By Ed Huyck
By Melissa Wray
By Patrick Strait
By Jonathan McJunkin
By B Fresh Photography
By Ryan Siverson
By Kendra Sundvall
By Ed Huyck
Ehrsam and Murray parted ways with the gallery immediately. Rand and Vrieze followed a few weeks later, after lining up new studio space. Of the original core group that rehabbed the warehouse space, only Aschenbrener remained.
Not surprisingly, Burek offers a different account of what took place at the end of 2000. He asserts that Ehrsam and his fellow artists were, in essence, attempting to mount a gallery coup d'état. The woodworking shop that Ehrsam and others were using initially took up one room, he notes, and then a second. Burek believes that they ultimately wanted to take over the lease from Bennett Lumber and push him out of the picture. "[Ehrsam] moved in lock, stock, and barrel and started expanding his woodshop, and then he brought in all his cronies," Burek asserts. "The more we grew, the less these people were happy because they thought it was their own private playpen."
Ehrsam says he contemplated suing Burek and diStilo but figured there was little to gain from further extending the dispute. "It had already cost me too much money and time," he says.
David Aschenbrener was asquatter in the current diStilo Gallery space when he first met Patrick Burek in late 1999. There was no hot water or heat in the dilapidated storage facility. Trash was piled everywhere. "It was brutal," Aschenbrener recalls. "I didn't have a lot to my name."
Burek had recently begun renting the space that Aschenbrener had made his temporary home. When they ran across each other, Burek inquired about the bronze sculptures that belonged to his new de facto tenant. Rather than kick Aschenbrener out on the streets, Burek gave the recent Chicago transplant his first break. "I got a show from him, like, two days later in the International Market Square, so it worked out pretty well," Aschenbrener recalls. "Patrick's been great."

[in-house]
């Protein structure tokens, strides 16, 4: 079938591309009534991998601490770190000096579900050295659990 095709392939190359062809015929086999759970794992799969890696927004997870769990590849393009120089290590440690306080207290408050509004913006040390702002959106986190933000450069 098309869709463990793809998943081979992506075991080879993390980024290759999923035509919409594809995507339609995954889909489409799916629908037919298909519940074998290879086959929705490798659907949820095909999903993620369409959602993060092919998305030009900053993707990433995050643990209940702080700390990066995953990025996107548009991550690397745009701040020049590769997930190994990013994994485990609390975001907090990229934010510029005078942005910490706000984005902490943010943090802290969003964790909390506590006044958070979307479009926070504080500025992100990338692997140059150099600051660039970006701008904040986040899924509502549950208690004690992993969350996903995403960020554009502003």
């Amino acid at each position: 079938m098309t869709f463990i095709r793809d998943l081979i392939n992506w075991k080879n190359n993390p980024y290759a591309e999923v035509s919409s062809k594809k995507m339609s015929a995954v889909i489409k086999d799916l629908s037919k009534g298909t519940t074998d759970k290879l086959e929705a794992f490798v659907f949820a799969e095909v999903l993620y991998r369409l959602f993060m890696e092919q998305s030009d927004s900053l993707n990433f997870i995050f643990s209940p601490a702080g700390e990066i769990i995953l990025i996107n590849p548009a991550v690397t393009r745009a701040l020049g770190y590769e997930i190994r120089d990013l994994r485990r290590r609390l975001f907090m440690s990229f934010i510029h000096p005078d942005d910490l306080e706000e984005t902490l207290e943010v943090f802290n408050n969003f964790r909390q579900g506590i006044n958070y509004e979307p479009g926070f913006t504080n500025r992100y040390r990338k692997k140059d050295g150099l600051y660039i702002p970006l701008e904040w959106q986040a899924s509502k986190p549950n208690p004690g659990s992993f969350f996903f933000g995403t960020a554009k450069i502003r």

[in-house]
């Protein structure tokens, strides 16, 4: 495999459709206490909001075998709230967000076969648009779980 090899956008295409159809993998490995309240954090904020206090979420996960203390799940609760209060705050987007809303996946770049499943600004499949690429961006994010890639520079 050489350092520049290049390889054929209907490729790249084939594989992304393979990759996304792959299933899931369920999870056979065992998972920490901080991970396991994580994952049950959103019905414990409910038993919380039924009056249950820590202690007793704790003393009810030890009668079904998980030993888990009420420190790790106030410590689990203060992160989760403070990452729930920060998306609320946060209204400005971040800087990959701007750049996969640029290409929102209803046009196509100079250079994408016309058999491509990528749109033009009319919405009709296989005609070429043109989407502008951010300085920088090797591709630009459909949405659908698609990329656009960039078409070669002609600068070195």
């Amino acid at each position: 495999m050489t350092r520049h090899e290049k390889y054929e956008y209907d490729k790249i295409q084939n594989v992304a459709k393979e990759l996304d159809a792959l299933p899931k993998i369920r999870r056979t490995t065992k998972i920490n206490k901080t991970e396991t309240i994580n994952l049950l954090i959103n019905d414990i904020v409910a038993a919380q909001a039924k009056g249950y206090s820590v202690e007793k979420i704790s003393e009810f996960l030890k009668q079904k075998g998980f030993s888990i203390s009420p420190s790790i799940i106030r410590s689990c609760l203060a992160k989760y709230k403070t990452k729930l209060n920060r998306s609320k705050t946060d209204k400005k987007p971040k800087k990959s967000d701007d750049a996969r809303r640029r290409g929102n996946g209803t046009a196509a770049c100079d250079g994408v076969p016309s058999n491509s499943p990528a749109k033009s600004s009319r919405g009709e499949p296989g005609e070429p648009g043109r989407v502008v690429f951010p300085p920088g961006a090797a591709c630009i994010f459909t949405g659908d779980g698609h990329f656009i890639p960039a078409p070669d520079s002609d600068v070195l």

Aschenbrener has stayed on through all the drama at the diStilo Gallery, from the opening-night euphoria of "Metamorphoses," to Sean Doyle's clumsy break-in. "It's been an interesting experience," Aschenbrener laughs, seated in his studio on a Saturday afternoon. "I thought I left drama behind in Chicago, but I guess not."
On the walls of his studio are a series of vintage refrigerator doors that have been chiseled with cartoonish, animal-like figures. He's currently working on a sculpture that features a rusty pickax and an amorphous bronze form mounted on a hunk of wood. Aschenbrener calls the piece "Nothing Worth Doing Is Easy." The artist's dark tan betrays the fact that he has not quite made the leap to being a self-sufficient artist. "I'm painting houses with my art degree," he laughs. Despite the day job, he's had considerable success finding outlets for his work. In addition to shows at diStilo, he has displayed his sculptures at galleries in Chicago, Madison, and Milwaukee.
Aschenbrener is at a loss to explain the constant infighting that has plagued the diStilo Gallery. "To me it kind of blows my mind, because what I've seen is people trying to help people and then things just happen," he says. "I just try to stay out of that stuff. I try to stay neutral."
Aschenbrener is not alone in defending diStilo and Burek. Philip Hoffman, a painter who helps run the gallery and has had a studio there since March 2001, also praises the group's work. Hoffman says that he had been laid off by a frame shop and was without a studio space when he met Burek. "Patrick opened this whole world to me and got me out of my shell," he says. "I'm actually living my dream." Hoffman charges that artists like Considine and Doyle have simply taken advantage of Burek's generosity. "We just need to learn not to let people abuse it," Hoffman says.
Michael Williams, who's served on the gallery's board of directors since its inception, echoes those sentiments. "A couple of the artists thought they were in charge, and frankly, you can't run an organization where you have all kinds of people in charge," says Williams. "They started resenting that Patrick was the leader of the organization."
He blames the problems on immaturity and greed. "Could things have been handled differently? Well, probably," Williams concedes. "That goes without saying. But in the overall view, what happens is, people come to a point in their lives where they have opportunities, and responsibilities to go with it. Some embrace it and some just look for someone else to blame for their difficulties."
Perhaps the chief lesson to be learned from the problems that have plagued diStilo is that informal business arrangements--even among people who share the same goals--often lead to misunderstandings and ugly disputes. Nicholas Harper, who owns Rogue Buddha Gallery in Minneapolis, says that he's careful to put everything in writing and to go over the contract with his clients--who also come from the ranks of younger and unseen artists. "Fifty percent of the responsibility goes each way," says Harper. "Ultimately, it's the artists' responsibility to protect themselves and to get things in writing. But at the same time it's the gallery owner's responsibility to create a corporate climate that's very on-the-level and straightforward, and putting it in writing creates that."
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